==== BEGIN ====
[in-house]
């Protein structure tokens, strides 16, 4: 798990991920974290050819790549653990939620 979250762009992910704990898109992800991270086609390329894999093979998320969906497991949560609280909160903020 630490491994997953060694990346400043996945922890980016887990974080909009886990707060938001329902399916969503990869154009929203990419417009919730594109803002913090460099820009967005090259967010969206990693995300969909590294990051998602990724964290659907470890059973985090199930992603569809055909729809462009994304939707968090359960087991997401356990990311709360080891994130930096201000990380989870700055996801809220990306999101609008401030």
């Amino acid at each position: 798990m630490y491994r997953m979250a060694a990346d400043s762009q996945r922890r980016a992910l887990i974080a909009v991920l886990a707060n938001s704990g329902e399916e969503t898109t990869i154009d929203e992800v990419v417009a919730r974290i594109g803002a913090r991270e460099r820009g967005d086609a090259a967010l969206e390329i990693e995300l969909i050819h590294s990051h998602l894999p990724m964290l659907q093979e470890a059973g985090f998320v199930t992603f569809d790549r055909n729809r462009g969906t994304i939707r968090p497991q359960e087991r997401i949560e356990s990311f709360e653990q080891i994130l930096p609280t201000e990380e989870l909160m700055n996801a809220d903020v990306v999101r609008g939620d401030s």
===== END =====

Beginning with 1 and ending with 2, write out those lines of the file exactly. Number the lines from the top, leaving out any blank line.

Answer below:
[in-house]
């Protein structure tokens, strides 16, 4: 798990991920974290050819790549653990939620 979250762009992910704990898109992800991270086609390329894999093979998320969906497991949560609280909160903020 630490491994997953060694990346400043996945922890980016887990974080909009886990707060938001329902399916969503990869154009929203990419417009919730594109803002913090460099820009967005090259967010969206990693995300969909590294990051998602990724964290659907470890059973985090199930992603569809055909729809462009994304939707968090359960087991997401356990990311709360080891994130930096201000990380989870700055996801809220990306999101609008401030």